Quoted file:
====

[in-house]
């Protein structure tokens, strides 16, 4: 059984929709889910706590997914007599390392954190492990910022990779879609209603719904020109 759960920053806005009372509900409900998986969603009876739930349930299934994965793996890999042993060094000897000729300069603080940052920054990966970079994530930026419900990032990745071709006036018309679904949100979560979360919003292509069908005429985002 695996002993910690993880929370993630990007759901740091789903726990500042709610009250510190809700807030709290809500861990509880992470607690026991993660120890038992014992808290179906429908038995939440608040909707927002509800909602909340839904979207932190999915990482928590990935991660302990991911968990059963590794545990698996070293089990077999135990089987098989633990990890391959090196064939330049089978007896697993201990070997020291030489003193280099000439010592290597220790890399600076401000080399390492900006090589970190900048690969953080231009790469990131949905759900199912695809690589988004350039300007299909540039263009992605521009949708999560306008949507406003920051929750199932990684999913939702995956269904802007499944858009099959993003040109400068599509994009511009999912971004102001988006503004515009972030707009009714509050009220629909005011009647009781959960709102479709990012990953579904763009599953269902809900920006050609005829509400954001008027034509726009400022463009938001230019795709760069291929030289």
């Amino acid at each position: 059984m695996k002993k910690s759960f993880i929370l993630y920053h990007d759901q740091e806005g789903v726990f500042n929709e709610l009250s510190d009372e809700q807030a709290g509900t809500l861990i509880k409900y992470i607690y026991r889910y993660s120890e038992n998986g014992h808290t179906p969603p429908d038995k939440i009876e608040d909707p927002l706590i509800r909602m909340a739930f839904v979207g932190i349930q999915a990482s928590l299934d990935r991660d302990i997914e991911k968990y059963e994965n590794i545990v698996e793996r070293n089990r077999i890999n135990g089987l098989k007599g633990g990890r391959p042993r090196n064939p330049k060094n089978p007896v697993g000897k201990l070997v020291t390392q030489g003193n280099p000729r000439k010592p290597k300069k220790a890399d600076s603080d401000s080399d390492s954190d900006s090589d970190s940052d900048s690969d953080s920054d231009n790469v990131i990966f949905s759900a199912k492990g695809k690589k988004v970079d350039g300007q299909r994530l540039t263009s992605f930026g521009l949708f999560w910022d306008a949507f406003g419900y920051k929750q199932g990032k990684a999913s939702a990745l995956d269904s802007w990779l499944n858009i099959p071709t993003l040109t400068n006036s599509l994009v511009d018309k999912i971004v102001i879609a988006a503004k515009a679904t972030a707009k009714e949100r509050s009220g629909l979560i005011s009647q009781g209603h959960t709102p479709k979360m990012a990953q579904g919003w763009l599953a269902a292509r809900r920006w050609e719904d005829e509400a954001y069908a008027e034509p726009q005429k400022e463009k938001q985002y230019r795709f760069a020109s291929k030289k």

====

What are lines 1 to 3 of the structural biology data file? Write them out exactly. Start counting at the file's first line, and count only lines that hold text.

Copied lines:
[in-house]
């Protein structure tokens, strides 16, 4: 059984929709889910706590997914007599390392954190492990910022990779879609209603719904020109 759960920053806005009372509900409900998986969603009876739930349930299934994965793996890999042993060094000897000729300069603080940052920054990966970079994530930026419900990032990745071709006036018309679904949100979560979360919003292509069908005429985002 695996002993910690993880929370993630990007759901740091789903726990500042709610009250510190809700807030709290809500861990509880992470607690026991993660120890038992014992808290179906429908038995939440608040909707927002509800909602909340839904979207932190999915990482928590990935991660302990991911968990059963590794545990698996070293089990077999135990089987098989633990990890391959090196064939330049089978007896697993201990070997020291030489003193280099000439010592290597220790890399600076401000080399390492900006090589970190900048690969953080231009790469990131949905759900199912695809690589988004350039300007299909540039263009992605521009949708999560306008949507406003920051929750199932990684999913939702995956269904802007499944858009099959993003040109400068599509994009511009999912971004102001988006503004515009972030707009009714509050009220629909005011009647009781959960709102479709990012990953579904763009599953269902809900920006050609005829509400954001008027034509726009400022463009938001230019795709760069291929030289």
């Amino acid at each position: 059984m695996k002993k910690s759960f993880i929370l993630y920053h990007d759901q740091e806005g789903v726990f500042n929709e709610l009250s510190d009372e809700q807030a709290g509900t809500l861990i509880k409900y992470i607690y026991r889910y993660s120890e038992n998986g014992h808290t179906p969603p429908d038995k939440i009876e608040d909707p927002l706590i509800r909602m909340a739930f839904v979207g932190i349930q999915a990482s928590l299934d990935r991660d302990i997914e991911k968990y059963e994965n590794i545990v698996e793996r070293n089990r077999i890999n135990g089987l098989k007599g633990g990890r391959p042993r090196n064939p330049k060094n089978p007896v697993g000897k201990l070997v020291t390392q030489g003193n280099p000729r000439k010592p290597k300069k220790a890399d600076s603080d401000s080399d390492s954190d900006s090589d970190s940052d900048s690969d953080s920054d231009n790469v990131i990966f949905s759900a199912k492990g695809k690589k988004v970079d350039g300007q299909r994530l540039t263009s992605f930026g521009l949708f999560w910022d306008a949507f406003g419900y920051k929750q199932g990032k990684a999913s939702a990745l995956d269904s802007w990779l499944n858009i099959p071709t993003l040109t400068n006036s599509l994009v511009d018309k999912i971004v102001i879609a988006a503004k515009a679904t972030a707009k009714e949100r509050s009220g629909l979560i005011s009647q009781g209603h959960t709102p479709k979360m990012a990953q579904g919003w763009l599953a269902a292509r809900r920006w050609e719904d005829e509400a954001y069908a008027e034509p726009q005429k400022e463009k938001q985002y230019r795709f760069a020109s291929k030289k």